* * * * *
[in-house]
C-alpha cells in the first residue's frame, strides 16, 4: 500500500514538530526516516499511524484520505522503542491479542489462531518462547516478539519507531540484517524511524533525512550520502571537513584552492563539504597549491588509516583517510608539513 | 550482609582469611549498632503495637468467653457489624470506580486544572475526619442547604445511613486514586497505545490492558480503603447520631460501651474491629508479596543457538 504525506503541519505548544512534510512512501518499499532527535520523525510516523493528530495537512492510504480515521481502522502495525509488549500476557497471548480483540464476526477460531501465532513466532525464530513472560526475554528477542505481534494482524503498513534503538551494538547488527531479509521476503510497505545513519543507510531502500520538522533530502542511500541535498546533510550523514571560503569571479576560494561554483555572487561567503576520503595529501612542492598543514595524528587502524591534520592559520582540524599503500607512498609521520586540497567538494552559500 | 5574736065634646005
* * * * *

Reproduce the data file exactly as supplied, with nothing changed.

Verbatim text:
[in-house]
C-alpha cells in the first residue's frame, strides 16, 4: 500500500514538530526516516499511524484520505522503542491479542489462531518462547516478539519507531540484517524511524533525512550520502571537513584552492563539504597549491588509516583517510608539513 | 550482609582469611549498632503495637468467653457489624470506580486544572475526619442547604445511613486514586497505545490492558480503603447520631460501651474491629508479596543457538 504525506503541519505548544512534510512512501518499499532527535520523525510516523493528530495537512492510504480515521481502522502495525509488549500476557497471548480483540464476526477460531501465532513466532525464530513472560526475554528477542505481534494482524503498513534503538551494538547488527531479509521476503510497505545513519543507510531502500520538522533530502542511500541535498546533510550523514571560503569571479576560494561554483555572487561567503576520503595529501612542492598543514595524528587502524591534520592559520582540524599503500607512498609521520586540497567538494552559500 | 5574736065634646005